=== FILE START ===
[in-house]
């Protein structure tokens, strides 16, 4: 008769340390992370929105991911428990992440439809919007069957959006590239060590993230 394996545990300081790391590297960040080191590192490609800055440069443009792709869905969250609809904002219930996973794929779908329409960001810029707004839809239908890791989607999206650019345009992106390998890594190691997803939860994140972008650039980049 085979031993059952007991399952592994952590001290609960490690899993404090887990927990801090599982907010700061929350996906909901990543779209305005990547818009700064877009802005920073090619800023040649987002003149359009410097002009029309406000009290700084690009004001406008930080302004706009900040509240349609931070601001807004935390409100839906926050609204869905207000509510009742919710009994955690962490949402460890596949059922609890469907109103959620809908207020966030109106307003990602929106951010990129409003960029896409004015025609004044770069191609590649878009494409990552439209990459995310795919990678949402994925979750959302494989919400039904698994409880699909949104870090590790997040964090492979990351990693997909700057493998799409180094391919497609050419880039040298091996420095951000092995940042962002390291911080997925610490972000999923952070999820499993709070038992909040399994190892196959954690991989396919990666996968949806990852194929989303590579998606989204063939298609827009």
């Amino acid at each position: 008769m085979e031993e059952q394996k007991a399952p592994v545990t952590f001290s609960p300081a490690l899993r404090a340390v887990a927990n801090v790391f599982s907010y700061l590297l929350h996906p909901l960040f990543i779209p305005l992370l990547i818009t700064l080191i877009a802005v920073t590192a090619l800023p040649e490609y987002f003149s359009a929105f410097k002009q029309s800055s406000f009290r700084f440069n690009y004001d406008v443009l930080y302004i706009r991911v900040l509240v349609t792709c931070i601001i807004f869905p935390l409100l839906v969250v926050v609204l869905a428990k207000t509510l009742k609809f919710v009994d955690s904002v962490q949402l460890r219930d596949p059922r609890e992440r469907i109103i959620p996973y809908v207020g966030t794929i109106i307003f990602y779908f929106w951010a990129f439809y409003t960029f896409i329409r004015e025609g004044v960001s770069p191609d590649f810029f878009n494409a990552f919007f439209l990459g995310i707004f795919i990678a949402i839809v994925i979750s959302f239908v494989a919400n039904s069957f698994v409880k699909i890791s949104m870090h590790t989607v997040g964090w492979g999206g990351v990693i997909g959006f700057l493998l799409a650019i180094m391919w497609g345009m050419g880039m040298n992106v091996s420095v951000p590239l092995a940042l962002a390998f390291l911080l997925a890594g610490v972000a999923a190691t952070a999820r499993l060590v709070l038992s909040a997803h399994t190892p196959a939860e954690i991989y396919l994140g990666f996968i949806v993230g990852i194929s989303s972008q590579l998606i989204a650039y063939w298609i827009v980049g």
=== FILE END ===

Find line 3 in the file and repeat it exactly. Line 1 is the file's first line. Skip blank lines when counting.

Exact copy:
């Amino acid at each position: 008769m085979e031993e059952q394996k007991a399952p592994v545990t952590f001290s609960p300081a490690l899993r404090a340390v887990a927990n801090v790391f599982s907010y700061l590297l929350h996906p909901l960040f990543i779209p305005l992370l990547i818009t700064l080191i877009a802005v920073t590192a090619l800023p040649e490609y987002f003149s359009a929105f410097k002009q029309s800055s406000f009290r700084f440069n690009y004001d406008v443009l930080y302004i706009r991911v900040l509240v349609t792709c931070i601001i807004f869905p935390l409100l839906v969250v926050v609204l869905a428990k207000t509510l009742k609809f919710v009994d955690s904002v962490q949402l460890r219930d596949p059922r609890e992440r469907i109103i959620p996973y809908v207020g966030t794929i109106i307003f990602y779908f929106w951010a990129f439809y409003t960029f896409i329409r004015e025609g004044v960001s770069p191609d590649f810029f878009n494409a990552f919007f439209l990459g995310i707004f795919i990678a949402i839809v994925i979750s959302f239908v494989a919400n039904s069957f698994v409880k699909i890791s949104m870090h590790t989607v997040g964090w492979g999206g990351v990693i997909g959006f700057l493998l799409a650019i180094m391919w497609g345009m050419g880039m040298n992106v091996s420095v951000p590239l092995a940042l962002a390998f390291l911080l997925a890594g610490v972000a999923a190691t952070a999820r499993l060590v709070l038992s909040a997803h399994t190892p196959a939860e954690i991989y396919l994140g990666f996968i949806v993230g990852i194929s989303s972008q590579l998606i989204a650039y063939w298609i827009v980049g």